1 Visual Culture
In his reflections on Bible engagement in medieval Europe, Dr Eyal Poleg focuses on the centrality of the mediated bible:1
Taken at face value, the dietary laws of Leviticus, the love lore of the Song of Songs, or the visions of Revelation had little to do with the values of Christian (or Jewish) medieval culture. Keeping these archaic narratives relevant and alive was thus a necessity. This led to a high degree of creativity in expounding and exploring the Bible, making biblical mediation a dynamic part of society, ever changing and bringing new texts, tunes, objects, and monuments into its ambit. The Bible was made all things to all people, in a process that was often veiled and hidden.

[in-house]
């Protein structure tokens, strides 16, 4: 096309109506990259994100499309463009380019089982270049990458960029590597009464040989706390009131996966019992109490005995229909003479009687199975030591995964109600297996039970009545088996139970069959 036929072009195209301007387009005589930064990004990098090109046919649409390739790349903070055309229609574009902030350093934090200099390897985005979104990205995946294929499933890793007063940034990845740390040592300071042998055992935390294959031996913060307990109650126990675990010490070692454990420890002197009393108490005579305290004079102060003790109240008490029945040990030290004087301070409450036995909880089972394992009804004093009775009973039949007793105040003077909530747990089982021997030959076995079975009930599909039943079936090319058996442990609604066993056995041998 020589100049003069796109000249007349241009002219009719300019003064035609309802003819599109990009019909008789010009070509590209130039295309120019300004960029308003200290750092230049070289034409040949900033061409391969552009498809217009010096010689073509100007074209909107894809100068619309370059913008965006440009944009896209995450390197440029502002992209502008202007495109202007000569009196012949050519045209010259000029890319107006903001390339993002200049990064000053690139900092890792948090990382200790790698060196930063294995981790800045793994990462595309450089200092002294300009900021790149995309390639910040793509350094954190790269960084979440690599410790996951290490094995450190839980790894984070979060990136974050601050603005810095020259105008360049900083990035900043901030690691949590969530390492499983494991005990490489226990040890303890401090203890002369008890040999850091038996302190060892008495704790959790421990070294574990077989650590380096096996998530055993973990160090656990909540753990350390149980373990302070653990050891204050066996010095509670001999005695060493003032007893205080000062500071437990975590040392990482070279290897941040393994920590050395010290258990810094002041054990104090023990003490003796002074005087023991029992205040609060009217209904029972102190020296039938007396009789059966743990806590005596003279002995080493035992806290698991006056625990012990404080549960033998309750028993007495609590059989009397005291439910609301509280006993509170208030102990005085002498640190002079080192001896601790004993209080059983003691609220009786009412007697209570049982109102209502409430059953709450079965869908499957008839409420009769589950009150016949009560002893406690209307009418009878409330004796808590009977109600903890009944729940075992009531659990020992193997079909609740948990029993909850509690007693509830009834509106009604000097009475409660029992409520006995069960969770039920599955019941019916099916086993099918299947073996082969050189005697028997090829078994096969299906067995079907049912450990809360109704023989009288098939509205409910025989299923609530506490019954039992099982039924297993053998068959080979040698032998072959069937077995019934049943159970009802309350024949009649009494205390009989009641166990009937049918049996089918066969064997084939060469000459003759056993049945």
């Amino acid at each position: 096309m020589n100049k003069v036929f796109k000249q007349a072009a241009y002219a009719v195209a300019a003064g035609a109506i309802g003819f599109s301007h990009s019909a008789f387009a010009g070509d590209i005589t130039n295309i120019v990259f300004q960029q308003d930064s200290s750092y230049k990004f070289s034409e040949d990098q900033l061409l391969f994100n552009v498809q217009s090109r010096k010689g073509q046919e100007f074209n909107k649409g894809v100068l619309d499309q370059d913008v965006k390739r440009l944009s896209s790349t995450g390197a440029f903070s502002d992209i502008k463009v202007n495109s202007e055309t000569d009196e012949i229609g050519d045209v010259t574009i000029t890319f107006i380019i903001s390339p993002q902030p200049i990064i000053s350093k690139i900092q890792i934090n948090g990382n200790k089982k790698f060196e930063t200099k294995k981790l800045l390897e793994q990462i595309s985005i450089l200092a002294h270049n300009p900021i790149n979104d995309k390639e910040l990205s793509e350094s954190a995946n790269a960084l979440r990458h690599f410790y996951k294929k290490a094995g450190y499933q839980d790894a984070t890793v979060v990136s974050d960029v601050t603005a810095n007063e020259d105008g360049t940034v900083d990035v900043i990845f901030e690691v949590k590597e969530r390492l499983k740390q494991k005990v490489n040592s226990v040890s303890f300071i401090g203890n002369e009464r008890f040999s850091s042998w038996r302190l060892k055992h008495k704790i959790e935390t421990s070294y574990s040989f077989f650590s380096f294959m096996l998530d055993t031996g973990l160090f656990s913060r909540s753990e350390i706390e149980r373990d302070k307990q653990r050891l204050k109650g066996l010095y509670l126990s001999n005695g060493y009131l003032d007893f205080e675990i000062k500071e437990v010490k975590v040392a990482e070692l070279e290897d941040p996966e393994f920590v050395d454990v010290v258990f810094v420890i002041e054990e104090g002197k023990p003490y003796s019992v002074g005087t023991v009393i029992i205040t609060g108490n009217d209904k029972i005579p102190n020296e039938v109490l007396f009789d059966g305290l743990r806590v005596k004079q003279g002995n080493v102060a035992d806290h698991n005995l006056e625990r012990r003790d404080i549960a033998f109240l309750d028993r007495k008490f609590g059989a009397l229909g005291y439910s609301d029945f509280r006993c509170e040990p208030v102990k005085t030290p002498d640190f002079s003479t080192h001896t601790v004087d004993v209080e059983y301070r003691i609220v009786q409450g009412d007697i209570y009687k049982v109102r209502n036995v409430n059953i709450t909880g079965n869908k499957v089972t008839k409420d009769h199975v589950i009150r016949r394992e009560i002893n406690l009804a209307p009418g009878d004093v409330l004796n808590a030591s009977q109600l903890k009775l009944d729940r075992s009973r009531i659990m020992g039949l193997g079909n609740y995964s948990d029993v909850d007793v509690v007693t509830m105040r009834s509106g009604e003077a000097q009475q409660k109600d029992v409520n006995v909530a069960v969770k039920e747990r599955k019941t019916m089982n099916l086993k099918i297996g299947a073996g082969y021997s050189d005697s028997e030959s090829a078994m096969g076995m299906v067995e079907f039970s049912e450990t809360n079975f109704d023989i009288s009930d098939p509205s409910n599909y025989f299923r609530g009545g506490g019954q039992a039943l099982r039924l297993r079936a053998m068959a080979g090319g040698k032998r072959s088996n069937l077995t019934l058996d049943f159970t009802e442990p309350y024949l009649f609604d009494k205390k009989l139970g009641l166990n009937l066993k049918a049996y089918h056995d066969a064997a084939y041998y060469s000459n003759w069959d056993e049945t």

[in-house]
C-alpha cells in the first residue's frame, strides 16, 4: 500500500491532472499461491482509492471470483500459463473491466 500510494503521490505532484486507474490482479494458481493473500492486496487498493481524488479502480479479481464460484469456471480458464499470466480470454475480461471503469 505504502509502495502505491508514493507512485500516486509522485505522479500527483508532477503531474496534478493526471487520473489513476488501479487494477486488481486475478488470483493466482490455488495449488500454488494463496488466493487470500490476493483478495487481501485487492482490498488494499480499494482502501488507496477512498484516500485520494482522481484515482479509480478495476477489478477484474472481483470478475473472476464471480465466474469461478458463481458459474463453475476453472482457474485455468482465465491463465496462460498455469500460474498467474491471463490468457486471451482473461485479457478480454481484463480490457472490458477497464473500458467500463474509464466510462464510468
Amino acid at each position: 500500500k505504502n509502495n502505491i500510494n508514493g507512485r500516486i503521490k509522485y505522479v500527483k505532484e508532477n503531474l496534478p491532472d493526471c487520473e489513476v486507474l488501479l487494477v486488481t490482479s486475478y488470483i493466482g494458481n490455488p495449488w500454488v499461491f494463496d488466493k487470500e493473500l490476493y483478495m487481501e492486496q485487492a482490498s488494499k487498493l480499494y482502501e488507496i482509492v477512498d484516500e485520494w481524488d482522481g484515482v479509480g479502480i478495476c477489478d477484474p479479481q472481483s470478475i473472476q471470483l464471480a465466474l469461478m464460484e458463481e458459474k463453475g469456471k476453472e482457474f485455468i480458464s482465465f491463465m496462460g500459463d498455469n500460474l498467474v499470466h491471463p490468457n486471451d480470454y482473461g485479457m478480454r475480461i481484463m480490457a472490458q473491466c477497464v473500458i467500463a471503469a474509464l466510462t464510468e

Poleg focuses on liturgical processions, sermons and on the Bible as a talisman, but he could have looked as well at songs, poetry, art, mystery plays, festivals and rites. Medieval society was centered around the Bible as a sourcebook for the European imaginarium 2, forming the basis for civic administration, law codes, and cultural expression of all kinds. The wealth of the Church and its social standing within the aristocracy, of course, meant that this was not an open process of cultural influence but one of cultural domination, the product of the Church’s hold on wealth and influence throughout Christian Europe. In an age of limited literacy, Poleg shows that “the majority of men and women experienced the Bible through a carefully structured array of rituals and images, sermons and chants.”3 Indeed, one could argue that this audio-visual, aesthetic experience of the Bible has dominated Bible engagement over the last two thousand years. In our own day, the material text of the Bible is also being mediated through apps and websites, through digitised manuscripts and all manners of digital expressions. We are witnesses of the ongoing mediation of the Biblical text now through contemporary expressions of visual and material culture.